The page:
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Keep those rays at bay

Keep those rays at bay
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Exposure of skin to the sun leads to sun tan, sun burn and many other issues. When the skin is exposed to harmful ultraviolet rays, there are several...

UVA rays are a major contributor to skin damage; using a sunscreen the right way is essential to protect the skin

Exposure of skin to the sun leads to sun tan, sun burn and many other issues. When the skin is exposed to harmful ultraviolet rays, there are several long-term effects, like early formation of lines and wrinkles on the skin apart from tanning. Dark spots or patches are also common complaints.

The skin must be protected with a broad-spectrum sunscreen, which provides protection from both UV-A and UV-B rays of the sun. But first, what are UV rays? The sun’s ultraviolet rays are divided into categories based on the wavelength. The UVC rays are almost completely absorbed by the ozone layer and do not affect the skin. UVB affects the outer layer of skin and is mainly responsible for sunburns. It is the most intense between the hours of 10am and 2pm when the sunlight is brightest.

Protection from these rays is key. A sunscreen is a product which forms a protective cover between the skin and the sun’s rays, while a broad-spectrum sunscreen is one which provides protection from both UV-A and UV-B rays. Both UV-A and UV-B radiation can cause skin damage, including premature ageing signs.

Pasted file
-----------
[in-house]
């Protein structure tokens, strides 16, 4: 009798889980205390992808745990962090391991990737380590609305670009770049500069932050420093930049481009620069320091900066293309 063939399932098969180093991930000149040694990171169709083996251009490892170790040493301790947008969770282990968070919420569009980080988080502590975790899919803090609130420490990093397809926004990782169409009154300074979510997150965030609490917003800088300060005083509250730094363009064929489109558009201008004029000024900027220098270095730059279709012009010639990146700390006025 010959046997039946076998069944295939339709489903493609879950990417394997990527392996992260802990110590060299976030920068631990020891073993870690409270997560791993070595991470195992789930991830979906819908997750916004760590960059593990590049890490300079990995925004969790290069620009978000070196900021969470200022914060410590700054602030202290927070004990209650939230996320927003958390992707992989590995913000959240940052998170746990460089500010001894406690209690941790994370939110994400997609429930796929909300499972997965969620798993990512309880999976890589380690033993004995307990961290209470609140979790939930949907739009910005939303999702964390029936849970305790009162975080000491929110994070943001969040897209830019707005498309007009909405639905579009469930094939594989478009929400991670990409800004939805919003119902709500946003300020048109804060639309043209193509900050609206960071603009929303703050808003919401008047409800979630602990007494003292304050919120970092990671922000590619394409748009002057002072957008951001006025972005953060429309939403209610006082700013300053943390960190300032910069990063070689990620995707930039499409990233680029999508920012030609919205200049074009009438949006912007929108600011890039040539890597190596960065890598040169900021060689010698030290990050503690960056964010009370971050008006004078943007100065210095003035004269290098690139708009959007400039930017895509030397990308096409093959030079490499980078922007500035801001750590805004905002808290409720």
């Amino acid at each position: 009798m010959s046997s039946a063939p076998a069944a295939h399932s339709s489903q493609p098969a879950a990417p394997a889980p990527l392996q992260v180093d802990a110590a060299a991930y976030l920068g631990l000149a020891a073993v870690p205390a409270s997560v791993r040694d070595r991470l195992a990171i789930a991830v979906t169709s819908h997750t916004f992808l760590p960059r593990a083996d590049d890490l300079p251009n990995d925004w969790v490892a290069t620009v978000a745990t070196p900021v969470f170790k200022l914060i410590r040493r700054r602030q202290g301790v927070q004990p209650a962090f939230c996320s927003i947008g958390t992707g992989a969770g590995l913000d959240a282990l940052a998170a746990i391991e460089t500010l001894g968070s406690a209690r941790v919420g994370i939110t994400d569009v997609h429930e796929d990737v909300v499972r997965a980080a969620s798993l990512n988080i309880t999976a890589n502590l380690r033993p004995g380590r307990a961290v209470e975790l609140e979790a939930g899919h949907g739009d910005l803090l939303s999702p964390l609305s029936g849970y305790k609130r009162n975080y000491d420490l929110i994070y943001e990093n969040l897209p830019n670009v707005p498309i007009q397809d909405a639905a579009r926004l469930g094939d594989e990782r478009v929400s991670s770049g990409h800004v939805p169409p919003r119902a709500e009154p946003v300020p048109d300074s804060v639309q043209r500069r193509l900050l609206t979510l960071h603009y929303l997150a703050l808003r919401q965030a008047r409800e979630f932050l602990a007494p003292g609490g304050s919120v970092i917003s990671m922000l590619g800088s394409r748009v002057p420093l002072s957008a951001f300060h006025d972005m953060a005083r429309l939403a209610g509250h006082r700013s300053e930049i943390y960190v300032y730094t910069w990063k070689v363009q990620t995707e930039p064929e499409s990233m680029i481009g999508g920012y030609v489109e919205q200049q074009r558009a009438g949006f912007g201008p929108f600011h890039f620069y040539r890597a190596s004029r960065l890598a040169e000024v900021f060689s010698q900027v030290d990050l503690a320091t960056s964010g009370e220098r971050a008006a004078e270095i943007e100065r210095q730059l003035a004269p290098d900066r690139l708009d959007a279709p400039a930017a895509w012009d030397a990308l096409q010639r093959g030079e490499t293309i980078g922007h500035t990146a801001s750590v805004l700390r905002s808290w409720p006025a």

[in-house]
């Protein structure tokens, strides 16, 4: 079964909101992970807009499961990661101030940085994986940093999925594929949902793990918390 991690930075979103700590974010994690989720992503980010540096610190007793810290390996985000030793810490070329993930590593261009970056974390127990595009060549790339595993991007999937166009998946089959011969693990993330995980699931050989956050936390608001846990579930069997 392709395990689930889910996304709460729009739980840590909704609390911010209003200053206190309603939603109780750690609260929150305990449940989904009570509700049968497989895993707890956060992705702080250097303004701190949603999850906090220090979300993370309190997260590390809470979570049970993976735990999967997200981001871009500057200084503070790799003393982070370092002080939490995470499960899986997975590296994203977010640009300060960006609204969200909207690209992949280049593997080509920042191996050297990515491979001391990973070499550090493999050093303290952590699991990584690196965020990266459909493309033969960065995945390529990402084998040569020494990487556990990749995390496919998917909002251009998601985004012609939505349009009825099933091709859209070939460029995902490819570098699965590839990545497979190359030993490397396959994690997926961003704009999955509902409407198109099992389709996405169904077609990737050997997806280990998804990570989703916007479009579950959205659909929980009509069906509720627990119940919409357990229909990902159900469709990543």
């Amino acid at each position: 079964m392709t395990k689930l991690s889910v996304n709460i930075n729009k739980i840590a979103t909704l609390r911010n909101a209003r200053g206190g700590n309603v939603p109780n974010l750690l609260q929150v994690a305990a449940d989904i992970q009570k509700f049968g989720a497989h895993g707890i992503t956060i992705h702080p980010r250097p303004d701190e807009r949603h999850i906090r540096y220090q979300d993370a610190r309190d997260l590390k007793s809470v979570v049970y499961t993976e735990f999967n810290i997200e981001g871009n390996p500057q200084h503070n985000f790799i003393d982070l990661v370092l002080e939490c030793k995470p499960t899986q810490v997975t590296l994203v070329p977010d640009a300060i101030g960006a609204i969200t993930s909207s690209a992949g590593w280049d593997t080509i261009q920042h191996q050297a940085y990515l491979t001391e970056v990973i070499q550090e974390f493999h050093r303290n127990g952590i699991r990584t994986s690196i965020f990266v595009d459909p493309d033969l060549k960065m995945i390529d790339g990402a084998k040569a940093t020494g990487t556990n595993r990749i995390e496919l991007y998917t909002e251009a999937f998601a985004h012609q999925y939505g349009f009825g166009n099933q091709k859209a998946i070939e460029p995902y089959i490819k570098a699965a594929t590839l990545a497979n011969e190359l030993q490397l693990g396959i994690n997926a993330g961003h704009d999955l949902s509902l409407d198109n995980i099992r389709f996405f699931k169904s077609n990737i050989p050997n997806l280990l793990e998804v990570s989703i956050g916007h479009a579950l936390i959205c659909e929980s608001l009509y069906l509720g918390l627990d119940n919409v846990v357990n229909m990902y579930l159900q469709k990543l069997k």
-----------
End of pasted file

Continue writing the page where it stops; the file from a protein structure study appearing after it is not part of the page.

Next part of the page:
Use it right:
It is essential to apply sunscreen, not only on the face, but also on all exposed areas. The back of the neck and arms are extremely vulnerable to sun damage too. The sunscreen should be applied about 20 minutes before sun exposure. If you happen to be in the sun for more than an hour, you should re-apply the sunscreen.

A sunscreen with SPF 15 to 20 is adequate for most skin types, but if the skin is more sensitive and tends to burn easily, one should use a sunscreen with a higher SPF of 30 or 40. Avoid rubbing the sunscreen into the skin. It is better to pat it on.

Sun exposure can also cause loss of moisture from the skin. However, most sunscreens have built-in moisturizers. So, it is not necessary to apply both moisturiser and sunscreen, unless the skin is very dry. Remember to apply sunscreen while swimming, holidaying by the sea or in the hills. Reflective surfaces, like water and snow actually increase the effects of UV rays.

For oily skin, look for an “oil-free” product, or apply a sunscreen lotion, rather than a sunscreen cream. Add a drop of water to it, to provide a lighter coverage. If the skin is very dry, apply a sunscreen cream. Or, you can apply a moisturising cream first. Wait for a few minutes and then apply the sunscreen.

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